Matrix for enhanced delivery of osteoinductive molecules in bone repair
Systems and methods for preparing osteoinductive synthetic bone grafts are provided in which a porous ceramic granule, which may be incorporated within a biocompatible matrix material, is loaded with an osteoinductive agent. Loading of granules is facilitated in some cases by the use of low-pH buffers and pre-treatments.
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This application claims priority to and the benefit of, and incorporates herein by reference in its entirety U.S. Provisional Application Ser. No. 62/248,861, filed Oct. 30, 2015.FIELD OF THE INVENTION
This application relates to medical devices and biologic therapies, and more particularly to bone cements, bone putties and granule-binder composites.BACKGROUND
Bone grafts are used in roughly two million orthopedic procedures each year, and general take one of three forms. Autografts, which typically consist of bone harvested from one site in a patient to be grafted to another site in the same patient, are the benchmark for bone grafting materials, inasmuch as these materials are simultaneously osteoconductive (serving as a scaffold for new bone growth), osteoinductive (promoting the development of osteoblasts) and osteogenic (containing osteoblasts which form new bone). However, limitations on the supply of autografts have necessitated the use of cadaver-derived allografts. These materials are less ideal than autografts, however, as allografts may trigger host-graft immune responses or may transmit infectious or prion diseases, and are often sterilized or treated to remove cells, eliminating their osteogenicity.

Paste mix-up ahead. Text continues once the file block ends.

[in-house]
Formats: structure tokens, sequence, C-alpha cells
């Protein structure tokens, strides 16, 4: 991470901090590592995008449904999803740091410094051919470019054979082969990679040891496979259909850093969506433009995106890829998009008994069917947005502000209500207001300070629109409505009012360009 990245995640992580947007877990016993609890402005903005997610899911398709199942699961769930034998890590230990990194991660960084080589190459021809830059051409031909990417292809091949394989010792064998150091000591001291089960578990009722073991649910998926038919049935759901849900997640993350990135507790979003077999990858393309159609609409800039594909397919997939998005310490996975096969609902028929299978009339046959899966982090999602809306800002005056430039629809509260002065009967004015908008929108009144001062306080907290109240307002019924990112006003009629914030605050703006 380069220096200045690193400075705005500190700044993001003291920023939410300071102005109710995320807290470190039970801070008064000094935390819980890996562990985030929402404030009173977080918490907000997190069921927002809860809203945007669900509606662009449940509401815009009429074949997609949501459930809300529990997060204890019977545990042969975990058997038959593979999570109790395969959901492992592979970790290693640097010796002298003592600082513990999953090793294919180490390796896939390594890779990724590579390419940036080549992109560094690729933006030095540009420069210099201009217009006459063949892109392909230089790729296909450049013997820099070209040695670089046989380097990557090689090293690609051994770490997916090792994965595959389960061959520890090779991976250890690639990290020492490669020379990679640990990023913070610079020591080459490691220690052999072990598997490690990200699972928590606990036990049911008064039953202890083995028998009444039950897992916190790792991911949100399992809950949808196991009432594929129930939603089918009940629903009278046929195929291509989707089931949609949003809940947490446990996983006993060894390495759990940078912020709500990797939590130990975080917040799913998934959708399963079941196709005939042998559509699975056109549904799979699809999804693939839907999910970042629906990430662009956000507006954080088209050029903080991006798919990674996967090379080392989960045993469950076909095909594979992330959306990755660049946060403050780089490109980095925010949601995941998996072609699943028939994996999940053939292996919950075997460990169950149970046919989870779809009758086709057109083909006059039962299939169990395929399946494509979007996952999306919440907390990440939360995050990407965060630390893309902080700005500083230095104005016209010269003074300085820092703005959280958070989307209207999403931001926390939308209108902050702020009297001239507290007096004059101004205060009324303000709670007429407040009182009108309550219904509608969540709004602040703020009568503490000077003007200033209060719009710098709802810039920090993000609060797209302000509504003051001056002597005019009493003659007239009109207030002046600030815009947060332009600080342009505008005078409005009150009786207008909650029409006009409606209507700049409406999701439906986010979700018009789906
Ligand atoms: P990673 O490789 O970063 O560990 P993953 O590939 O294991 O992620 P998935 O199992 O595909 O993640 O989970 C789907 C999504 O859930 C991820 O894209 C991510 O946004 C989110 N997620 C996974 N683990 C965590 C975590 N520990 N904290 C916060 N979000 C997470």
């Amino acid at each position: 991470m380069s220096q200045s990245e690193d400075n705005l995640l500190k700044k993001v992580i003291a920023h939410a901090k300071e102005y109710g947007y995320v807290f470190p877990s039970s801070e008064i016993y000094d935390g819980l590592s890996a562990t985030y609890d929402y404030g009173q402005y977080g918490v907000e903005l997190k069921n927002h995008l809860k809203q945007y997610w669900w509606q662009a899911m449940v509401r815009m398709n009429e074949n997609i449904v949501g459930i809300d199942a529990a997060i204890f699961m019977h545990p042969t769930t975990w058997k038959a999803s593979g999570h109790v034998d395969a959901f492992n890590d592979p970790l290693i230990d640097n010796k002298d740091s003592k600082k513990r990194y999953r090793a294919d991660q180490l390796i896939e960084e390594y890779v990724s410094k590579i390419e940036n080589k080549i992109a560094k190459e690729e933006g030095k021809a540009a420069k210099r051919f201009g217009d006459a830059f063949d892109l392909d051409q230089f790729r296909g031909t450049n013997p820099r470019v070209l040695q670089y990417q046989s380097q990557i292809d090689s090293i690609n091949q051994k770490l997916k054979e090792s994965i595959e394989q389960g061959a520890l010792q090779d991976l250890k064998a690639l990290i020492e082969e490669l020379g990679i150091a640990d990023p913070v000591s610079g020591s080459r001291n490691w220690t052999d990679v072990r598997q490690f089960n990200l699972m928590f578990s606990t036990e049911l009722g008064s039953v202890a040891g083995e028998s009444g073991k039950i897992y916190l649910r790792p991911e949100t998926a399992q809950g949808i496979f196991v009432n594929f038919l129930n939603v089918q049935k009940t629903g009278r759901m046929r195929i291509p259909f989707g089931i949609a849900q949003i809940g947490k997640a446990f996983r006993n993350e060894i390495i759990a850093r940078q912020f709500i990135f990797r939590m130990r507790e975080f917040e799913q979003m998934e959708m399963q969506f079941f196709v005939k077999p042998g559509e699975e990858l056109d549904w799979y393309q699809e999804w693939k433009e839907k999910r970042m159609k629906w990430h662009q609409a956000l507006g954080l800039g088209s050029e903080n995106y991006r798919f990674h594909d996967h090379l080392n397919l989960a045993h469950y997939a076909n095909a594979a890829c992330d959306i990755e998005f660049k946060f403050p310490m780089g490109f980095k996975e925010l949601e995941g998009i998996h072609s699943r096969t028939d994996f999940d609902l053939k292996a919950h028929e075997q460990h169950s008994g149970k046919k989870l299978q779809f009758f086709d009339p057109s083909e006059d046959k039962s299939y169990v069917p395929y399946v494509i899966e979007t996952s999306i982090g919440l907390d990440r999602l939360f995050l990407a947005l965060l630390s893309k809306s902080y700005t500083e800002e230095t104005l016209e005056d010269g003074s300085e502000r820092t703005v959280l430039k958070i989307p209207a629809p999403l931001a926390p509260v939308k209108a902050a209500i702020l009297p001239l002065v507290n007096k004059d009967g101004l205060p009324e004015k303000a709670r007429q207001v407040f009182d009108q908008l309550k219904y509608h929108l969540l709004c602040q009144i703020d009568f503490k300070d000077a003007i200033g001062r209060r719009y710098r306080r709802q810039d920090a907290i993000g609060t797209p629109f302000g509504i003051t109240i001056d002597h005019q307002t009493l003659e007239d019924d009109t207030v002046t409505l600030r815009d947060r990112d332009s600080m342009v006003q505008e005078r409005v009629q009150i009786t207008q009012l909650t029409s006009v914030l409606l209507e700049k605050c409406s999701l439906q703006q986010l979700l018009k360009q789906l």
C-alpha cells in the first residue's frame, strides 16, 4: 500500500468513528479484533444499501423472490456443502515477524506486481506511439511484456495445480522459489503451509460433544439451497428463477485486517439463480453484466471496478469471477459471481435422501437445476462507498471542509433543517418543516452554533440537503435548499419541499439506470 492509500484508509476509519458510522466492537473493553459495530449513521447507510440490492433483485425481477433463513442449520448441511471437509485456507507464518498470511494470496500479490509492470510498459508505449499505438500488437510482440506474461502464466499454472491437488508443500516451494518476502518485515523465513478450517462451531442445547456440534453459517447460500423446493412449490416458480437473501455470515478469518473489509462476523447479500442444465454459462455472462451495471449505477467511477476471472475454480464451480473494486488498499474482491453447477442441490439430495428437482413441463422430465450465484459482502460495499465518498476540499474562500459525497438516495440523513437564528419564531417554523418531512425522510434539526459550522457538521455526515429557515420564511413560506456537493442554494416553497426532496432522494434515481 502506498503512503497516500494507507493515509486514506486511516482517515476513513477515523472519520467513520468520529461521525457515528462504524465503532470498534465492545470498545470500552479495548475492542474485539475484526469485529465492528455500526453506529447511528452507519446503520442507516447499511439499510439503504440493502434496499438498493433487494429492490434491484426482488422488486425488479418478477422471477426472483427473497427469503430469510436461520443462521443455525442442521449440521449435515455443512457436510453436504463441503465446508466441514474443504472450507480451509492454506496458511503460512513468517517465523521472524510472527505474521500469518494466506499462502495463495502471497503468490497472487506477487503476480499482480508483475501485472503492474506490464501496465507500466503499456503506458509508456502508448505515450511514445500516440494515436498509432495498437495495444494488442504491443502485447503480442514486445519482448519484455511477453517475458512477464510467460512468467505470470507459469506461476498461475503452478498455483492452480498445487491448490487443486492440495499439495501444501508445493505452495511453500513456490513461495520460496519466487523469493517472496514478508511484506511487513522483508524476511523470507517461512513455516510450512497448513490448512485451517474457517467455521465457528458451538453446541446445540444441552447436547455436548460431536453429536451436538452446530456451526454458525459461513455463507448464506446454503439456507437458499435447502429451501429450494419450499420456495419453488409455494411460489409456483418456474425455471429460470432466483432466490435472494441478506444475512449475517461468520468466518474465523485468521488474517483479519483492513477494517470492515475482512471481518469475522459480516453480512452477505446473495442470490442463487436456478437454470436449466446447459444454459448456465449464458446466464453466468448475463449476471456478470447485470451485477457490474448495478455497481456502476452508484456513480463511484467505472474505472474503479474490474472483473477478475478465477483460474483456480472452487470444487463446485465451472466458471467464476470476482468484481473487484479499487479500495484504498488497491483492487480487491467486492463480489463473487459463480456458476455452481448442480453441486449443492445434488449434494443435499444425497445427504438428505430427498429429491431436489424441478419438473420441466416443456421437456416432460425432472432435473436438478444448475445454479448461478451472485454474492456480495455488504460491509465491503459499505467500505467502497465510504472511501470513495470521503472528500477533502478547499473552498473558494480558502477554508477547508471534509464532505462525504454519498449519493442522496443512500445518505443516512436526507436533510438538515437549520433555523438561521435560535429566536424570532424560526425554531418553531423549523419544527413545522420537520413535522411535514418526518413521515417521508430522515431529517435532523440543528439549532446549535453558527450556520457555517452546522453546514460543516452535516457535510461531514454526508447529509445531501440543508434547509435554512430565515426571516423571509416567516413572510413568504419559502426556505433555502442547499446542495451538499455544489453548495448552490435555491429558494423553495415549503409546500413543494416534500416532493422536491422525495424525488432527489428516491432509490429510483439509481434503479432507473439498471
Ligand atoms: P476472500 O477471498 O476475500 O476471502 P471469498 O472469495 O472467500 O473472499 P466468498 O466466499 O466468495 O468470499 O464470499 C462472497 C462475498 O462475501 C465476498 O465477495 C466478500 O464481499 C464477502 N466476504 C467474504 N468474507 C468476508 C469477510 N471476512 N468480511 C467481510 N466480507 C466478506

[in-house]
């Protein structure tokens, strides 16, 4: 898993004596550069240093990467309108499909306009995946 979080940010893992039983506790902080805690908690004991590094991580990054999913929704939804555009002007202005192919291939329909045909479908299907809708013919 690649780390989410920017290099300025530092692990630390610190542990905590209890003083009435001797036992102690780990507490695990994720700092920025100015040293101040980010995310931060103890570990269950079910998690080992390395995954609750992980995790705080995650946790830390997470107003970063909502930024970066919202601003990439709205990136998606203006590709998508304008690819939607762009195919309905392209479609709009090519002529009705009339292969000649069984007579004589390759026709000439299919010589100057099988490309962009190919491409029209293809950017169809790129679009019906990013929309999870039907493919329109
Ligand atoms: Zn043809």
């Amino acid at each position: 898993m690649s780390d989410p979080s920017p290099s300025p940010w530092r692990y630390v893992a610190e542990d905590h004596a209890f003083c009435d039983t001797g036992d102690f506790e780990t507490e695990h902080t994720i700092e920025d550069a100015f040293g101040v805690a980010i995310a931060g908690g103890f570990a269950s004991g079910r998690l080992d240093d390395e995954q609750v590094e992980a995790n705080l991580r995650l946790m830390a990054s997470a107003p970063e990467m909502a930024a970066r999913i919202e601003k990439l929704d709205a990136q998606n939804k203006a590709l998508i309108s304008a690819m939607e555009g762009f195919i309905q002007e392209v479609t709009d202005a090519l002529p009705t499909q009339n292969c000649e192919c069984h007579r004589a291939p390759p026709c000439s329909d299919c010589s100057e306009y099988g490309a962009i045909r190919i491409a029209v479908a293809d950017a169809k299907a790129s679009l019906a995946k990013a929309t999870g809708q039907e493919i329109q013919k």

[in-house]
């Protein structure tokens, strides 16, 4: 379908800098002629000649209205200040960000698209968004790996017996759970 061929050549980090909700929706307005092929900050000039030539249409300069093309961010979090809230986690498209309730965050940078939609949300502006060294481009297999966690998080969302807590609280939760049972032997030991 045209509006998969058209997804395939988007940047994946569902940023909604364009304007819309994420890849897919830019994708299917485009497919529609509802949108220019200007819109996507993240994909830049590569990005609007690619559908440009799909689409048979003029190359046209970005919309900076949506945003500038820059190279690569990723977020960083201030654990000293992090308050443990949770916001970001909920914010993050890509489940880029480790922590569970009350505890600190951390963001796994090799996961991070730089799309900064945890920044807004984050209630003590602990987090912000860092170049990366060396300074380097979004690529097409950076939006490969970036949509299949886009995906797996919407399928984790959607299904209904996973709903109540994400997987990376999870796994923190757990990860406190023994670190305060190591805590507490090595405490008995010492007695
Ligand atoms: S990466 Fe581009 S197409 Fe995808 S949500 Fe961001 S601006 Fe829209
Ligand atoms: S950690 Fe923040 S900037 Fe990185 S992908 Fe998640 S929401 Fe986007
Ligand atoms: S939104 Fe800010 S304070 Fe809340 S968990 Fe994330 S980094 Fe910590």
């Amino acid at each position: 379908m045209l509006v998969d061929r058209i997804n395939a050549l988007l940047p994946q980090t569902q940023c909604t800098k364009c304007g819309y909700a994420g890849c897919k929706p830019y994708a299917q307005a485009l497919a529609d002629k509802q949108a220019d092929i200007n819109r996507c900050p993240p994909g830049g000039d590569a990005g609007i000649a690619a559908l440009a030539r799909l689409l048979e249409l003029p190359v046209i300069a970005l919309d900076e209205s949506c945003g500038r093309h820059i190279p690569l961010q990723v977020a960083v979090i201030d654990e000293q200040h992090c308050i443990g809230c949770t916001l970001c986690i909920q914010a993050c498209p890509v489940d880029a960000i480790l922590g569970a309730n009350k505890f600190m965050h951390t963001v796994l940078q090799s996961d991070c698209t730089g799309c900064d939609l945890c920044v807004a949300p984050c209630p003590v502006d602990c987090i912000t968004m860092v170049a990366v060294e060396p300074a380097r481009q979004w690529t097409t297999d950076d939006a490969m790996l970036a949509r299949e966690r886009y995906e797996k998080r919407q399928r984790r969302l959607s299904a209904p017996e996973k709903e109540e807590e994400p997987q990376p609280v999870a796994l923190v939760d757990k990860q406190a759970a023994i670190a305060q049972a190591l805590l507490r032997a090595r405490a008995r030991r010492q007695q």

Given the shortcomings of human-derived bone graft materials, there has been a long-standing need in the field for synthetic bone graft materials. Synthetic grafts typically comprise calcium ceramics and/or cements delivered in the form of a paste or a putty. These materials are osteoconductive, but not osteoinductive or osteogenic. To improve their efficacy, synthetic calcium-containing materials have been loaded with osteoinductive materials, particularly bone morphogenetic proteins (BMPs), such as BMP-2, BMP-7, or other growth factors such as fibroblast growth factor (FGF), insulin-like growth factor (IGF), platelet-derived growth factor (PDGF), and/or transforming growth factor beta (TGF-β). However, significant technical challenges have prevented the efficient incorporation of osteoinductive materials into synthetic bone graft substitutes which, in turn, has limited the development of high-quality osteoinductive synthetic bone graft materials.
One such challenge has been the development of a graft matrix which delivers an osteoinductive material over time, rather than in a single short burst release, and which has appropriate physical characteristics to support new bone growth. The generation of a material with appropriate physical characteristics involves, among other things, balancing the requirement that such materials be rigid enough to bear loads that will be applied to the graft during and after implantation with the requirements that they remain porous enough to allow for cell and tissue infiltration and degrade or dissolve at a rate which permits replacement of the graft by new bone, and the separate requirement that they elute the osteoinductive material in a temporal and spatial manner that is appropriate for bone generation. It is only the combination of the above design criteria that will result in an optimal graft matrix for promoting new bone formation and ultimate healing. For example, BMP-eluting synthetic bone grafts currently available commercially do not meet these requirements, and a need exists for a bone graft material which is optimized for the delivery of osteoinductive materials such as BMPs.SUMMARY OF THE INVENTION